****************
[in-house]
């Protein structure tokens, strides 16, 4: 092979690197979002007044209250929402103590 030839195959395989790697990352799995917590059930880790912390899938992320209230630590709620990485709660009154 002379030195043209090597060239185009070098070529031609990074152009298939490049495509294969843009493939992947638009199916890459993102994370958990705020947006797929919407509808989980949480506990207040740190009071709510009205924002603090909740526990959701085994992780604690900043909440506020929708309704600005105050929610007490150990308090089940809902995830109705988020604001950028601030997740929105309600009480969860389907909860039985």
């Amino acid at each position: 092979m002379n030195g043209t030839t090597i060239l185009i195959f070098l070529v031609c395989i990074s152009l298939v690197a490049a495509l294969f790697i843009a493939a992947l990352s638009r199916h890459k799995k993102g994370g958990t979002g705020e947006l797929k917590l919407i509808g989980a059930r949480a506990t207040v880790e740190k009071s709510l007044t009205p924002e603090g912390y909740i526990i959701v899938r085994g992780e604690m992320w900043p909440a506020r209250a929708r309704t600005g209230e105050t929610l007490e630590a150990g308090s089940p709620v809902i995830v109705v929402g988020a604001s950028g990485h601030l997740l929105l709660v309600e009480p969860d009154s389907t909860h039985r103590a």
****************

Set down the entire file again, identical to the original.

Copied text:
[in-house]
């Protein structure tokens, strides 16, 4: 092979690197979002007044209250929402103590 030839195959395989790697990352799995917590059930880790912390899938992320209230630590709620990485709660009154 002379030195043209090597060239185009070098070529031609990074152009298939490049495509294969843009493939992947638009199916890459993102994370958990705020947006797929919407509808989980949480506990207040740190009071709510009205924002603090909740526990959701085994992780604690900043909440506020929708309704600005105050929610007490150990308090089940809902995830109705988020604001950028601030997740929105309600009480969860389907909860039985």
């Amino acid at each position: 092979m002379n030195g043209t030839t090597i060239l185009i195959f070098l070529v031609c395989i990074s152009l298939v690197a490049a495509l294969f790697i843009a493939a992947l990352s638009r199916h890459k799995k993102g994370g958990t979002g705020e947006l797929k917590l919407i509808g989980a059930r949480a506990t207040v880790e740190k009071s709510l007044t009205p924002e603090g912390y909740i526990i959701v899938r085994g992780e604690m992320w900043p909440a506020r209250a929708r309704t600005g209230e105050t929610l007490e630590a150990g308090s089940p709620v809902i995830v109705v929402g988020a604001s950028g990485h601030l997740l929105l709660v309600e009480p969860d009154s389907t909860h039985r103590a």